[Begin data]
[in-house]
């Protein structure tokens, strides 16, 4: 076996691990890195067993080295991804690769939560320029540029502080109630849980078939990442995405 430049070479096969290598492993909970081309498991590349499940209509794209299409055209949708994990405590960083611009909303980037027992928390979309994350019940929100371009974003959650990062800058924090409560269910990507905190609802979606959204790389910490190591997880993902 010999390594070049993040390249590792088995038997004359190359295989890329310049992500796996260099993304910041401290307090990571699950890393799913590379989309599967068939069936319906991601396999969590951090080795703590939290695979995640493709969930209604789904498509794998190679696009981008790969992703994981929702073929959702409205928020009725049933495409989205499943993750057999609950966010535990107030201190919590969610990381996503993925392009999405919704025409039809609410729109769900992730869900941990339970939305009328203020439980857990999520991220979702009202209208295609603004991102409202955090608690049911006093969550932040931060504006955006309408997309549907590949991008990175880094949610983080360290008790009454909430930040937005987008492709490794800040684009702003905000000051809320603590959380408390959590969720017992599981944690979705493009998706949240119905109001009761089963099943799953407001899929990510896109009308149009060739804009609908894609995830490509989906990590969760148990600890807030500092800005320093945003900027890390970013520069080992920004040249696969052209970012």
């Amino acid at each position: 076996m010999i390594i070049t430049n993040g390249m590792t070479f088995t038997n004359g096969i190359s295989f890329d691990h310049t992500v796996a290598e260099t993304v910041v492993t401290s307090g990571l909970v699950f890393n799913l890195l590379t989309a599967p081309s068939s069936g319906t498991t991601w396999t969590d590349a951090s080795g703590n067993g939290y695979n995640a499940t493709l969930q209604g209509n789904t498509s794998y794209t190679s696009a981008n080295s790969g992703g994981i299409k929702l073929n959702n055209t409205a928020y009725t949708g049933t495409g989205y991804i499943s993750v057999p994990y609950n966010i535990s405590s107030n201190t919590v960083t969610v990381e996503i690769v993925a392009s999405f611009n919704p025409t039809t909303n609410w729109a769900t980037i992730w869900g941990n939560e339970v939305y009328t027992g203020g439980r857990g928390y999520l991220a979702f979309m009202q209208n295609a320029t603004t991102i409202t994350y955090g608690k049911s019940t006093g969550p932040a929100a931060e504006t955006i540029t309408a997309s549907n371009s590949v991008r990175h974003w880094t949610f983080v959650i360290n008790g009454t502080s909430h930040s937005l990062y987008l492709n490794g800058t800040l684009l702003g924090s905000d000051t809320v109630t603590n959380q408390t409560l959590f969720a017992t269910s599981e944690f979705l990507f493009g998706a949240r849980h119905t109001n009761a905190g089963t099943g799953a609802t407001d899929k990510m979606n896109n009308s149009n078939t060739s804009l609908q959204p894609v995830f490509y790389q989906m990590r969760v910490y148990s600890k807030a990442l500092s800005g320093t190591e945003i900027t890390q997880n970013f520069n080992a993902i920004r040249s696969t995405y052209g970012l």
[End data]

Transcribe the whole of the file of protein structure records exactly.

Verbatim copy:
[in-house]
């Protein structure tokens, strides 16, 4: 076996691990890195067993080295991804690769939560320029540029502080109630849980078939990442995405 430049070479096969290598492993909970081309498991590349499940209509794209299409055209949708994990405590960083611009909303980037027992928390979309994350019940929100371009974003959650990062800058924090409560269910990507905190609802979606959204790389910490190591997880993902 010999390594070049993040390249590792088995038997004359190359295989890329310049992500796996260099993304910041401290307090990571699950890393799913590379989309599967068939069936319906991601396999969590951090080795703590939290695979995640493709969930209604789904498509794998190679696009981008790969992703994981929702073929959702409205928020009725049933495409989205499943993750057999609950966010535990107030201190919590969610990381996503993925392009999405919704025409039809609410729109769900992730869900941990339970939305009328203020439980857990999520991220979702009202209208295609603004991102409202955090608690049911006093969550932040931060504006955006309408997309549907590949991008990175880094949610983080360290008790009454909430930040937005987008492709490794800040684009702003905000000051809320603590959380408390959590969720017992599981944690979705493009998706949240119905109001009761089963099943799953407001899929990510896109009308149009060739804009609908894609995830490509989906990590969760148990600890807030500092800005320093945003900027890390970013520069080992920004040249696969052209970012």
């Amino acid at each position: 076996m010999i390594i070049t430049n993040g390249m590792t070479f088995t038997n004359g096969i190359s295989f890329d691990h310049t992500v796996a290598e260099t993304v910041v492993t401290s307090g990571l909970v699950f890393n799913l890195l590379t989309a599967p081309s068939s069936g319906t498991t991601w396999t969590d590349a951090s080795g703590n067993g939290y695979n995640a499940t493709l969930q209604g209509n789904t498509s794998y794209t190679s696009a981008n080295s790969g992703g994981i299409k929702l073929n959702n055209t409205a928020y009725t949708g049933t495409g989205y991804i499943s993750v057999p994990y609950n966010i535990s405590s107030n201190t919590v960083t969610v990381e996503i690769v993925a392009s999405f611009n919704p025409t039809t909303n609410w729109a769900t980037i992730w869900g941990n939560e339970v939305y009328t027992g203020g439980r857990g928390y999520l991220a979702f979309m009202q209208n295609a320029t603004t991102i409202t994350y955090g608690k049911s019940t006093g969550p932040a929100a931060e504006t955006i540029t309408a997309s549907n371009s590949v991008r990175h974003w880094t949610f983080v959650i360290n008790g009454t502080s909430h930040s937005l990062y987008l492709n490794g800058t800040l684009l702003g924090s905000d000051t809320v109630t603590n959380q408390t409560l959590f969720a017992t269910s599981e944690f979705l990507f493009g998706a949240r849980h119905t109001n009761a905190g089963t099943g799953a609802t407001d899929k990510m979606n896109n009308s149009n078939t060739s804009l609908q959204p894609v995830f490509y790389q989906m990590r969760v910490y148990s600890k807030a990442l500092s800005g320093t190591e945003i900027t890390q997880n970013f520069n080992a993902i920004r040249s696969t995405y052209g970012l």